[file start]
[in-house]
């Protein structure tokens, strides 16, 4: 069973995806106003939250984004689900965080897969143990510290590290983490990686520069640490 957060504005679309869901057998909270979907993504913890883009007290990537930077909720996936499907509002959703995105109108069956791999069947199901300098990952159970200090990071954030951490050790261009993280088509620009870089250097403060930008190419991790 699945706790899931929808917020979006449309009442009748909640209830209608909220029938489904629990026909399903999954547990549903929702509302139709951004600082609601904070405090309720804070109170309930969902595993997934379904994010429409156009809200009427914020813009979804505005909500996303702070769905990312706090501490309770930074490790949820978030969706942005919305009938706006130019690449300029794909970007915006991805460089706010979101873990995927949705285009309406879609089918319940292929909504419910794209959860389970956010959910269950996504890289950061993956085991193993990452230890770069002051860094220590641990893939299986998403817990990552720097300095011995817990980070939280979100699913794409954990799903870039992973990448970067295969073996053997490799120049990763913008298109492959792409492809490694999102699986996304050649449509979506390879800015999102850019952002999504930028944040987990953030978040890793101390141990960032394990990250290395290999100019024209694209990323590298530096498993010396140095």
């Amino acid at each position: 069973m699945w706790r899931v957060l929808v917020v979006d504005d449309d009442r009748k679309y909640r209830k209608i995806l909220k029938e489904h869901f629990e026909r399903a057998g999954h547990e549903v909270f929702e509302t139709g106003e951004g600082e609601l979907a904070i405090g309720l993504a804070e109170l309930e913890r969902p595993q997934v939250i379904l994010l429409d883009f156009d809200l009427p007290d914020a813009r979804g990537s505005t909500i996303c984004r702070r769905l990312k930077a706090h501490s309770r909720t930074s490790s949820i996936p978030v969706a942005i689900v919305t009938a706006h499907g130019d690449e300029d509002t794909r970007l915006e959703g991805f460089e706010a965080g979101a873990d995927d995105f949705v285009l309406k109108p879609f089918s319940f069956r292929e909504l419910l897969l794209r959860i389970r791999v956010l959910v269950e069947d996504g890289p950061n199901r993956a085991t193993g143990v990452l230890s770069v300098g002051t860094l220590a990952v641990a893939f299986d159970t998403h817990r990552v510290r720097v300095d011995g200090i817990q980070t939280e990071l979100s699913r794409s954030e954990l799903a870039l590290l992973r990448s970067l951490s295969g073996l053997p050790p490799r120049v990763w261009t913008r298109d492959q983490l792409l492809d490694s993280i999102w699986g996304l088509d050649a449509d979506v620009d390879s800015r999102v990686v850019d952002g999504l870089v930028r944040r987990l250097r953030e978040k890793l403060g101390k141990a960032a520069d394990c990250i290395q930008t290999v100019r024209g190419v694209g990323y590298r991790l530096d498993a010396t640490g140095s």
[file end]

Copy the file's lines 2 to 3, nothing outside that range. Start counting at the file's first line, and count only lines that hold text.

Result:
């Protein structure tokens, strides 16, 4: 069973995806106003939250984004689900965080897969143990510290590290983490990686520069640490 957060504005679309869901057998909270979907993504913890883009007290990537930077909720996936499907509002959703995105109108069956791999069947199901300098990952159970200090990071954030951490050790261009993280088509620009870089250097403060930008190419991790 699945706790899931929808917020979006449309009442009748909640209830209608909220029938489904629990026909399903999954547990549903929702509302139709951004600082609601904070405090309720804070109170309930969902595993997934379904994010429409156009809200009427914020813009979804505005909500996303702070769905990312706090501490309770930074490790949820978030969706942005919305009938706006130019690449300029794909970007915006991805460089706010979101873990995927949705285009309406879609089918319940292929909504419910794209959860389970956010959910269950996504890289950061993956085991193993990452230890770069002051860094220590641990893939299986998403817990990552720097300095011995817990980070939280979100699913794409954990799903870039992973990448970067295969073996053997490799120049990763913008298109492959792409492809490694999102699986996304050649449509979506390879800015999102850019952002999504930028944040987990953030978040890793101390141990960032394990990250290395290999100019024209694209990323590298530096498993010396140095």
């Amino acid at each position: 069973m699945w706790r899931v957060l929808v917020v979006d504005d449309d009442r009748k679309y909640r209830k209608i995806l909220k029938e489904h869901f629990e026909r399903a057998g999954h547990e549903v909270f929702e509302t139709g106003e951004g600082e609601l979907a904070i405090g309720l993504a804070e109170l309930e913890r969902p595993q997934v939250i379904l994010l429409d883009f156009d809200l009427p007290d914020a813009r979804g990537s505005t909500i996303c984004r702070r769905l990312k930077a706090h501490s309770r909720t930074s490790s949820i996936p978030v969706a942005i689900v919305t009938a706006h499907g130019d690449e300029d509002t794909r970007l915006e959703g991805f460089e706010a965080g979101a873990d995927d995105f949705v285009l309406k109108p879609f089918s319940f069956r292929e909504l419910l897969l794209r959860i389970r791999v956010l959910v269950e069947d996504g890289p950061n199901r993956a085991t193993g143990v990452l230890s770069v300098g002051t860094l220590a990952v641990a893939f299986d159970t998403h817990r990552v510290r720097v300095d011995g200090i817990q980070t939280e990071l979100s699913r794409s954030e954990l799903a870039l590290l992973r990448s970067l951490s295969g073996l053997p050790p490799r120049v990763w261009t913008r298109d492959q983490l792409l492809d490694s993280i999102w699986g996304l088509d050649a449509d979506v620009d390879s800015r999102v990686v850019d952002g999504l870089v930028r944040r987990l250097r953030e978040k890793l403060g101390k141990a960032a520069d394990c990250i290395q930008t290999v100019r024209g190419v694209g990323y590298r991790l530096d498993a010396t640490g140095s």